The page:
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Showing content with the highest reputation since 08/20/2020 in all areas

  1. 2 points
    So ASHGEQ will suspend trading on 9 September and the ETF will be replaced with the Ashburton Global 1200 Equity Fund of Funds ETF (ASHEQF) (also launched on 9 September). This is the new feeder fund discussed in the previous post. (Source: ASHGEQ SENS announcement 1 September 2020) We shouldn't notice any immediate difference in our portfolios, I guess, except the change of code from ASHGEQ to ASHEQF.
  2. 2 points
    I'm curious if you've reviewed your rationale recently now that the waters have temporarily calmed. Do you still think you were thinking clearly or do you recognize a little bit of the recency bias and nihilism that drove the choices you made here? I'm speaking with regards to: 1. Cashing out your pension (!) 2. Panic selling from a passively managed portfolio (As an aside, who exactly was "trying to take your money"? 3. Staying invested (due to admin inertia) in the RA while thinking there was no way it could recover (I'm curious to know if it did and if so/not what exactly is your RA invested in and have you looked to tighten up there?) 4. Not wanting to add more to your RA while everything was on sale For the sake of fairness, I'll be transparent that I did nothing during the crash. Literally nothing. Everyone around me was tinkering and saying that I was crazy continuing with business as usual but I just couldn't understand why an investment plan that I made when I was calm and rational, specifically to whether the longterm (a longterm that EXPECTED crashes and "once in a lifetime" global events) needed to suddenly be abandoned. I don't regret that decision. A part of me wishes I'd taken on more shifts so that I could buy more during the dip, but again that wasn't part of my longterm plan so I felt silly even considering it. Even excluding rand weakness, my portfolio is essentially where it was precrash. My RA is shining too... with its 70% local. I think the financial consequences of the last 9 months are far from over but my plan remains the same. If there's anything this storm taught me it's that you have to build a plan that matches your risk tolerance or you'll be prone to making decisions in the heat of the moment that contradict that plan. I'm curious if yours has changed at all with a bit of the tailwinds behind us and a bit more perspective? I think it would be a useful update.
  3. 1 point
    For cellphones, you can download the free version of the TrueCaller App (from Google Play Store) that has very effective spam and advertising blocking capabilities. I've been using it for a few months now and I hardly get spam calls anymore on my cell phone.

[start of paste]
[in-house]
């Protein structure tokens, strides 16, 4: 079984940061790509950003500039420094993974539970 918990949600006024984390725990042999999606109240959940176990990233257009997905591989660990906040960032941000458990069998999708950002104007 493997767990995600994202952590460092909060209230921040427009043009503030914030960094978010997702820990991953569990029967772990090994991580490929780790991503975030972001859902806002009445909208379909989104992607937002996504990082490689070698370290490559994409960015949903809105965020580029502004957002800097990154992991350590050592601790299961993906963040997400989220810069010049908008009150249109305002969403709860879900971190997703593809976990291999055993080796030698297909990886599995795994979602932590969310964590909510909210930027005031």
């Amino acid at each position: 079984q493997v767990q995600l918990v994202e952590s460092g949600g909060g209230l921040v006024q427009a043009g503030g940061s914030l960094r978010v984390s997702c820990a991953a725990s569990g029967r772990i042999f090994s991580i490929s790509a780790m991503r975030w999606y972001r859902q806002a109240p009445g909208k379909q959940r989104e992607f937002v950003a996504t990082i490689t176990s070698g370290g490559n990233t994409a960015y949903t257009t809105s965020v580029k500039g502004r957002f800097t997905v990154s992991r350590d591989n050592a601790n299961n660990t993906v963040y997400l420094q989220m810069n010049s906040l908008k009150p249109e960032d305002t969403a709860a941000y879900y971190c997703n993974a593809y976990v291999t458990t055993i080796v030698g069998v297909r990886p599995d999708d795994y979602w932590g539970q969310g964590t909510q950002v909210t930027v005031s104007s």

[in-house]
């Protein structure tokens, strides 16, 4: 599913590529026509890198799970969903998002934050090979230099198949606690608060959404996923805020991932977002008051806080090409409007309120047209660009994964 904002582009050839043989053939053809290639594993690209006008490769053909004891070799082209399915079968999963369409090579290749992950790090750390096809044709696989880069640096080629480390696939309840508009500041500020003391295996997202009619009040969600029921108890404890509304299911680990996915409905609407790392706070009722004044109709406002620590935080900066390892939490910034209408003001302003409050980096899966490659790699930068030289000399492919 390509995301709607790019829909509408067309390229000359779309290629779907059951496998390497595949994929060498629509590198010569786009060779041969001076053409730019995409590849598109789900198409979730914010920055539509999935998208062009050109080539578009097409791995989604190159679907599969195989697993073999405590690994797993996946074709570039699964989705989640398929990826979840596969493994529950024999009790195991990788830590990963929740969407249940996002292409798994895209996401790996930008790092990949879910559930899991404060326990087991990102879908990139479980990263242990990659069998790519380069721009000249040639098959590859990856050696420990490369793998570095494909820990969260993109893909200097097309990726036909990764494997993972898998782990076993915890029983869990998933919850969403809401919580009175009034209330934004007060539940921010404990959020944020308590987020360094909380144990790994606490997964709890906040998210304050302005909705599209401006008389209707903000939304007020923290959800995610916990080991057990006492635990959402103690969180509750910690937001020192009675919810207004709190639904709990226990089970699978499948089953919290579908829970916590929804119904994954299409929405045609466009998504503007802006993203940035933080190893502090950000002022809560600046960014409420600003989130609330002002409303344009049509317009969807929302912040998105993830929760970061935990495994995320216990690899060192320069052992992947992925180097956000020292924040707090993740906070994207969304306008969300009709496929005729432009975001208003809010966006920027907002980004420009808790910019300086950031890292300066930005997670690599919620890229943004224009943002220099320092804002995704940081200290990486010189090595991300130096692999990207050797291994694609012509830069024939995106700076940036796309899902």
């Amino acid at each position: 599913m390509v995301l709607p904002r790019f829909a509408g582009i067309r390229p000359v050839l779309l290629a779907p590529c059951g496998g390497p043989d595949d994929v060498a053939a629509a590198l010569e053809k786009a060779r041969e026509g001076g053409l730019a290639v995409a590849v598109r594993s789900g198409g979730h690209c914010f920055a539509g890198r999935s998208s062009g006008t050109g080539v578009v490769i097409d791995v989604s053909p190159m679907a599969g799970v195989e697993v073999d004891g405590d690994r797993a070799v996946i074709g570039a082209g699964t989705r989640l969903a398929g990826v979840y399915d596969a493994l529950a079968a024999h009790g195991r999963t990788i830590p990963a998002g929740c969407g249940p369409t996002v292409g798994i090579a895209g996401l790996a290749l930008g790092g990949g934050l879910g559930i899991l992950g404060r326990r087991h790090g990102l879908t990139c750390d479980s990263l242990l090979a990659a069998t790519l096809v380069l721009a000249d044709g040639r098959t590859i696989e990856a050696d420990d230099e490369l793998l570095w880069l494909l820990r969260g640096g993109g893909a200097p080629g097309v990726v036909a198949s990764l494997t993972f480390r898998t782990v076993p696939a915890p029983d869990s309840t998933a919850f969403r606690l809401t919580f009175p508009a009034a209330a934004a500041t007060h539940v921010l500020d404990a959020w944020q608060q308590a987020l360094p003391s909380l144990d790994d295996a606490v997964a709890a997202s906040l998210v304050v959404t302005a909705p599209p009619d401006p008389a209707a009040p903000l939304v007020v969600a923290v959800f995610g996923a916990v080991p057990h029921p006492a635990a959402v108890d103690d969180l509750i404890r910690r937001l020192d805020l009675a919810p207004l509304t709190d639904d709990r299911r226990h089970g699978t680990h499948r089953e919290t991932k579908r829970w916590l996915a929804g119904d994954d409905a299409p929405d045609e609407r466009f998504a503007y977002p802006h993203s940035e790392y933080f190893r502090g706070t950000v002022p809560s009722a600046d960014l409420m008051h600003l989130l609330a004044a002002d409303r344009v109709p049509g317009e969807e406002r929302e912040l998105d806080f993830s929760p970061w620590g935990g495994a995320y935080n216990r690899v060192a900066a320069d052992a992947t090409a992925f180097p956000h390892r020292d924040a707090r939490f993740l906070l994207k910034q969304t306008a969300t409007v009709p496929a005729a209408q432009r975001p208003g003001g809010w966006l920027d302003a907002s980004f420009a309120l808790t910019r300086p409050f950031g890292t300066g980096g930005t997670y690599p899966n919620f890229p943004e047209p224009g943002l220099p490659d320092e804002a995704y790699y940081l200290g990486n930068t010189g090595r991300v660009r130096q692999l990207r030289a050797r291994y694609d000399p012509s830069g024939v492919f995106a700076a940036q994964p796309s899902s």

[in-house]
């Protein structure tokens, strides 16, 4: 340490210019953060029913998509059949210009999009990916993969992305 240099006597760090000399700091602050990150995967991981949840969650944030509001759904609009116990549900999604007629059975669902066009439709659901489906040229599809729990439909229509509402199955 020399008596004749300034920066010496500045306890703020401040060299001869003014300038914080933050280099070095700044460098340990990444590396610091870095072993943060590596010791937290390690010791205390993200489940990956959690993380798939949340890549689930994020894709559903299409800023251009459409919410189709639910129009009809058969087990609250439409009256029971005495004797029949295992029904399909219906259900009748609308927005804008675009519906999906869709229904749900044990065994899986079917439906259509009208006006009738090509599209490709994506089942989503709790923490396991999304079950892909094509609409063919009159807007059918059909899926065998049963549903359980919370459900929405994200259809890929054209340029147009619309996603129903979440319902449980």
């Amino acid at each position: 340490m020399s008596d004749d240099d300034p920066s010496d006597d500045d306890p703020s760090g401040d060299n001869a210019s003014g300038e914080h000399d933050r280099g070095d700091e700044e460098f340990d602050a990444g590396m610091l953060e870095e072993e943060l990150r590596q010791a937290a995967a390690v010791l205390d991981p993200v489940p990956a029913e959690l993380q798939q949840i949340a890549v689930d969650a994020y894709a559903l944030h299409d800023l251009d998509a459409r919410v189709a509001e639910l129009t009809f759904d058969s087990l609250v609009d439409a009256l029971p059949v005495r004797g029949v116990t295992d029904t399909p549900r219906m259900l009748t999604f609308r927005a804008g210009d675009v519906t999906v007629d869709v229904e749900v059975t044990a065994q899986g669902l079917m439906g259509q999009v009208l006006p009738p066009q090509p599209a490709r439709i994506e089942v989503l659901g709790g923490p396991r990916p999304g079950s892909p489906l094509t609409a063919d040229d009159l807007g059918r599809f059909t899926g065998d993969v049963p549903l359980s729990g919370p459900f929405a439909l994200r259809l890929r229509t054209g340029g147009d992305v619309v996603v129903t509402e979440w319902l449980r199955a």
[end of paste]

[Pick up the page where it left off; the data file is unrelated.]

4. 1 point
    I've had the same problem with DialDirect. They post me hard-copy adverts nearly every week, and almost daily spam in my inbox, with no unsubscribe option in their mails. I once e-mailed them and asked them to stop, but that simply (seemingly) increased the amount of spam I received. And this has been going on for years!
  5. 1 point
    Knowing what I know now I would do it again. Make no mistake, it could've ended badly but for some reason I had very little doubt that it will work out in my favour. Still scary. 1. Cashing out pension Still happy I did it. We have plans to cash out my wife's as well. We are planning to move offshore for a bit (permanently?) but even if we didn't I have do not have enough faith in our government and Reg 28 to provide us with a retirement. Retirement is still 30 years away though. I'd rather sort it out myself. I would never suggest to anybody to cash out their pension (it could be the worst mistake you ever make) but personally I have no love for reg 28. 2. Panic selling This wasn't panic selling. I saw an opportunity and took a calculated risk. All the money was reinvested. Yes I took the opportunity to rebalance but I invested in the same "philosophy" - not in SA. Panic selling implies that one has no plan and making rash decisions. *I bought back in over a couple of days but that's the rough idea. When I bought back in I thought we hit bottom already, but obviously not. 3. RA So I moved my RA to Allan Gray in 2018. As a result the fund is split in two exact same funds - one that just sits there and one for new deposits. This is the lump sum with no additional deposits' performance: Since inception: -0.49% 4. Not adding anymore to RA I've stopped all deposits to my RA btw. Investing that money into my own investments. My new portfolio is up 6.59% over the last 6 months which is not spectacular but the investments are diverse and not bound to reg28 constraints.
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